Detecting Cognitive Change in the Hospitalized Elderly

Wednesday, 15 July 2009: 10:45 AM

Margarete Lieb Zalon, PhD, RN, ACNS-BC
Department of Nursing, University of Scranton, Scranton, PA
Sonia Sandhaus, MSN, RNC, CRNP
HELP Program, Moses Taylor Hospital, Scranton, PA
Donna Valenti, RNC
Hospital Elder Life Program, Moses Taylor Hospital, Scranton, PA
Ulyana Arzamasova, BA
Elder Life Program, Moses Taylor Hospital, Scranton, PA

Learning Objective 1: To understand how bedside assessment can be used to detect cognitive decline in the hospitalized elderly.

Learning Objective 2: To learn how personal digital assistant (PDA) technology can be used to collect data for bedside assessment.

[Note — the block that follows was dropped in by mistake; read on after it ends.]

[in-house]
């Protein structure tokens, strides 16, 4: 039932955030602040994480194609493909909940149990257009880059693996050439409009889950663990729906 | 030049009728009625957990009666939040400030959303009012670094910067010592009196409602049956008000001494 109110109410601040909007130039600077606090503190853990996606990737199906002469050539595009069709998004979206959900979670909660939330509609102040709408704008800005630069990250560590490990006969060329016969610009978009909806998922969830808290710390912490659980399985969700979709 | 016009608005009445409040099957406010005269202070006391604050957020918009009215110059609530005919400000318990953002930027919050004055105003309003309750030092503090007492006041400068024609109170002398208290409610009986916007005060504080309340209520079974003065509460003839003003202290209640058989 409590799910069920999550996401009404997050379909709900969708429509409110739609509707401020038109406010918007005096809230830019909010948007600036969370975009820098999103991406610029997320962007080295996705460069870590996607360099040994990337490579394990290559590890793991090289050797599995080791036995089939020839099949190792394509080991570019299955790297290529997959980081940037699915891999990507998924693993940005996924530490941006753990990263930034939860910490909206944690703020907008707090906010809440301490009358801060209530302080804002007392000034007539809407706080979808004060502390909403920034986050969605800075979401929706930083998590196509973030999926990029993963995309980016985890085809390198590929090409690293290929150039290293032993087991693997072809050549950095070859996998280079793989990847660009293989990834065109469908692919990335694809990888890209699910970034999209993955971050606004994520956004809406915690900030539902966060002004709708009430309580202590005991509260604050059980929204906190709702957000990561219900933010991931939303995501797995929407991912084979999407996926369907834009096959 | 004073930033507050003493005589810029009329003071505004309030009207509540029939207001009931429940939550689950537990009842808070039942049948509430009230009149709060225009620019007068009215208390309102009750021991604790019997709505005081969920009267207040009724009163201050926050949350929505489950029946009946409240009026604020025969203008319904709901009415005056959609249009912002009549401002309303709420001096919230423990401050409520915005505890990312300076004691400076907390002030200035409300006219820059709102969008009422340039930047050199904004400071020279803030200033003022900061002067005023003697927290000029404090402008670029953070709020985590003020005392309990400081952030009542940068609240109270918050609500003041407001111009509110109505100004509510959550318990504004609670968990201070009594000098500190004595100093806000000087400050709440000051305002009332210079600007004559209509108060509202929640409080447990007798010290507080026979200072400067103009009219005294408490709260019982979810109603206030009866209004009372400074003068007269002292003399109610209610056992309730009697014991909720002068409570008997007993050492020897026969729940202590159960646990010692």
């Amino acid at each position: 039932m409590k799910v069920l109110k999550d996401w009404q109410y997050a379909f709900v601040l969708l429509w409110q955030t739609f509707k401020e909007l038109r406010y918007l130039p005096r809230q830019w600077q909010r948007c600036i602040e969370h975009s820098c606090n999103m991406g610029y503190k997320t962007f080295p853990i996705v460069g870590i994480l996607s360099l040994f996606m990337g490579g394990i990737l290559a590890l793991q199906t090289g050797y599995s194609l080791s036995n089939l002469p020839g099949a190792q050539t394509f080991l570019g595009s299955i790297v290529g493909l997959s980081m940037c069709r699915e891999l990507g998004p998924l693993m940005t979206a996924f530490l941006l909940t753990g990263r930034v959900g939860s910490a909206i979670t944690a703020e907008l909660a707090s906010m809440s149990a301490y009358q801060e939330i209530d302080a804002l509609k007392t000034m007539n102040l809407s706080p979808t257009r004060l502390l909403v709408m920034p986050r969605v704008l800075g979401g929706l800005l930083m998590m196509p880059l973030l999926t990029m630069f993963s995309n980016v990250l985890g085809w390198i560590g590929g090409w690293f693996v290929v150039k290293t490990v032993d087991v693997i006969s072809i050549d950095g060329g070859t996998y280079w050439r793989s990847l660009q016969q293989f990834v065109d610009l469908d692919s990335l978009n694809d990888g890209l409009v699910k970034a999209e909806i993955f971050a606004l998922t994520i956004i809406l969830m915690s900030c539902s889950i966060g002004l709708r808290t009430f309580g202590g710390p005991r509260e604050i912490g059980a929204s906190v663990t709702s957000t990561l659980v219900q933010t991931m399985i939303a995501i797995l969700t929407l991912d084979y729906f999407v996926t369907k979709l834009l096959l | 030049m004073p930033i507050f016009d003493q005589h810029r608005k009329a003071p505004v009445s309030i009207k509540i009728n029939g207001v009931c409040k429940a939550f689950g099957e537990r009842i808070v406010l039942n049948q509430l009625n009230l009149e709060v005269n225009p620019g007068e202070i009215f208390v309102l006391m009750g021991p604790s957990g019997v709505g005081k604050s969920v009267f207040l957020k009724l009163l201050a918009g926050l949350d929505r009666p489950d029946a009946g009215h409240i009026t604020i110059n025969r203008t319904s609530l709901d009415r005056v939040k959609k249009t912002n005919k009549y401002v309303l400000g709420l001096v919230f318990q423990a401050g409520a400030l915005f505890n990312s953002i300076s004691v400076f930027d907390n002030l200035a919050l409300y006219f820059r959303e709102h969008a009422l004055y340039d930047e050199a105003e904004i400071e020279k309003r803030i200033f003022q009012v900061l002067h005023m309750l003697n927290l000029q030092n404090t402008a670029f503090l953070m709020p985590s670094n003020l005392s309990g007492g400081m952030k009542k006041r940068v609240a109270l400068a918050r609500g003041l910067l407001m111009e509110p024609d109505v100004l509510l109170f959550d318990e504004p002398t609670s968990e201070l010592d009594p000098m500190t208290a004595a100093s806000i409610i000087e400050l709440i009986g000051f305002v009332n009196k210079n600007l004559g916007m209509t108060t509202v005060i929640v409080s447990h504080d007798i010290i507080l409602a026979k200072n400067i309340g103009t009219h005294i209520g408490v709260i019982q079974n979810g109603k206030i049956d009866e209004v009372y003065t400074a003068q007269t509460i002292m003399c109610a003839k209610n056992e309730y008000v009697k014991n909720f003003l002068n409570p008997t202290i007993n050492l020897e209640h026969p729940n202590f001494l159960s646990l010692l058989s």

Delirium in the hospitalized elderly is a complex problem, complicating hospital stay, resulting in functional decline, greater likelihood of nursing home placement and even mortality.  Our goal is to facilitate the translation of research into practice with the development of an electronic data collection methodology for use in a program designed to prevent delirium and cognitive decline in hospitalized elders. The aim is to evaluate mental status assessments to monitor delirium in a community hospital that is using the Hospital Elder Life Program (HELP) (©, Inouye, 1999). This program uses trained volunteers to deliver standardized interventions to patients aged 70 years and older including orientation, therapeutic activities, relaxation techniques, simple exercise for mobilization, vision and hearing aids and assistance with feeding. The initial phase of our project included the development and testing of a user-friendly personal digital assistant (PDA) version of the Mini-Mental Status Examination (MMSE) (Folstein, et al., 1975) and the Confusion Assessment Method (CAM) (Inouye, 1991) which were then downloaded to a computer. Data were collected over a 4-month period. Patients over the age of 70 were screened by the HELP nursing staff upon enrollment into the program. The sample consisted of 352 patients, 124 men and 228 women. The mean age was 82.3 years. The mean MMSE for the first administration was 22.8 and for the second administration it was 23.4. The CAM score indicated that 16.5% of the patients were experiencing delirium. The results provide preliminary evidence that patients enrolled in the HELP program had a slight improvement in cognitive status. This demonstrates that the HELP program is successful in preventing cognitive decline. PDA use requires careful planning and testing. Using PDAs has enabled us to systematically quantify patient outcomes. Future plans include tracking of HELP program interventions in relation to outcomes.